November 12, 2013 •
Erin Sage Thomas
Erin Sage Thomas
1. When and how did you start working in this business?
I've been a print buyer for more than 14 years, working at large advertising agencies in New York City and Dallas. I quickly realized that I had a great eye for color and wanted to try my hand in design. After getting a bad batch of notecards from an online retailer in 2008, I knew I could break into this market and create affordable but well designed, paper goods.
2. What is your signature style?
I must say that before stripes and dots were cool, I was putting them on the backs of my cards and invitations. I would have to say my favorite is stripes. A nice, thick bold stripe. I'm also a sucker for whimsical patterns.
3. What are your most popular stationery offerings?
Because I am currently offering so many products, it's hard to choose the most popular. Recently, I've had so many custom party invitation orders, which I am LOVING! Designing party details and putting together inspiration boards for my clients has been something I've always done, but since the birth of my newest son, I've found that I am more drawn to parties and celebrations.
4. Please share the direction your line will be taking.
Between the Sheets Co. is getting a major facelift. I am working on a new logo, new website, new look all together. I really want to make my primary focus on parties —parties of any kind. Kids, wedding and baby showers, holiday. Have a reason to celebrate? I'm your girl to help plan and make your party memorable.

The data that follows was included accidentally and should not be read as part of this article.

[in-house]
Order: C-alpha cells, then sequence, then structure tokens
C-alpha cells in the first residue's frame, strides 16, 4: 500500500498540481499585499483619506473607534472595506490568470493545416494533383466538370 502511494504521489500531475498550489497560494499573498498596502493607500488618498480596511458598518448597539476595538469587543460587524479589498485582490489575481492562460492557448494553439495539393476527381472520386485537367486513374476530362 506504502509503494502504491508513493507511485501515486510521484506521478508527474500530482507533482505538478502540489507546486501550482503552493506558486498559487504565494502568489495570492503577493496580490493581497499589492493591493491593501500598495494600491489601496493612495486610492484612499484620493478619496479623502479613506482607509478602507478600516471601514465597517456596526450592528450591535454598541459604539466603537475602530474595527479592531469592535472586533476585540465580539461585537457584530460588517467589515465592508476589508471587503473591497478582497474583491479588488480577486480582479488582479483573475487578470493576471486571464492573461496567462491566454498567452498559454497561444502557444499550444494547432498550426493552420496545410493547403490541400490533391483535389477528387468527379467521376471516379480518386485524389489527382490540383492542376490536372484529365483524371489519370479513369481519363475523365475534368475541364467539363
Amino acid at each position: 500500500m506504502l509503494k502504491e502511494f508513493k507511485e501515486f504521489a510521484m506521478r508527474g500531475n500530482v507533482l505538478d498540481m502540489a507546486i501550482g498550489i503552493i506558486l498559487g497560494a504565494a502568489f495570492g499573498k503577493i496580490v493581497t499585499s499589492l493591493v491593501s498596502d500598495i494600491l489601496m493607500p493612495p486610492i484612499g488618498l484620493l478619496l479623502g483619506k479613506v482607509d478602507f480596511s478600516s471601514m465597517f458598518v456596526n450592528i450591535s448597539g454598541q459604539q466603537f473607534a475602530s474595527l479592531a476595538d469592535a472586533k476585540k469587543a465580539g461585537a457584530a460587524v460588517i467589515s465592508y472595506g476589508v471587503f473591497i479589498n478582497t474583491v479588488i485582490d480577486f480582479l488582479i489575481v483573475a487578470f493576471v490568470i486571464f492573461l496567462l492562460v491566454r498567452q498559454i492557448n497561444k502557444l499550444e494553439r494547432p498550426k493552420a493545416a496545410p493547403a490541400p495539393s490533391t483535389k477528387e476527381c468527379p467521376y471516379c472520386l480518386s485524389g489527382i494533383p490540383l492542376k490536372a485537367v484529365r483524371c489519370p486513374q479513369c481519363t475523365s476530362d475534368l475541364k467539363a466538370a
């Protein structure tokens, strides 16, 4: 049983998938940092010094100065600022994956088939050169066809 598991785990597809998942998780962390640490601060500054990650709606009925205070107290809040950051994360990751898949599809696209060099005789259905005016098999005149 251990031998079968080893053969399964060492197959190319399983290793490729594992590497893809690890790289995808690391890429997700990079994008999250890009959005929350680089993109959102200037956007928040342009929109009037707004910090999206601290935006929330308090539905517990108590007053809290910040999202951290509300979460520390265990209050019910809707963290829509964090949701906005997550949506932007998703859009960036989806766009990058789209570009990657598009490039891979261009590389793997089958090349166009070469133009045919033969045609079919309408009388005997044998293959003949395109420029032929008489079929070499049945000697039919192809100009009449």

5. What are your top three retail tips for success?
Because I've been in the industry for more than a decade, I know that good customer service is what people are looking for. I always treat people how I'd like to be treated. Second piece of advice: KISS. Keep It Simple and Sassy. Have a product that people want and is different. And lastly, reevaluate your pricing structure at least twice a year. I learned that from attending Stationery Academy (2012 and 2013) and walking through the financial model with my pal, Whitney English. When I first started Between the Sheets Co. in 2008, I was barely breaking even because I was timid to charge “too much.”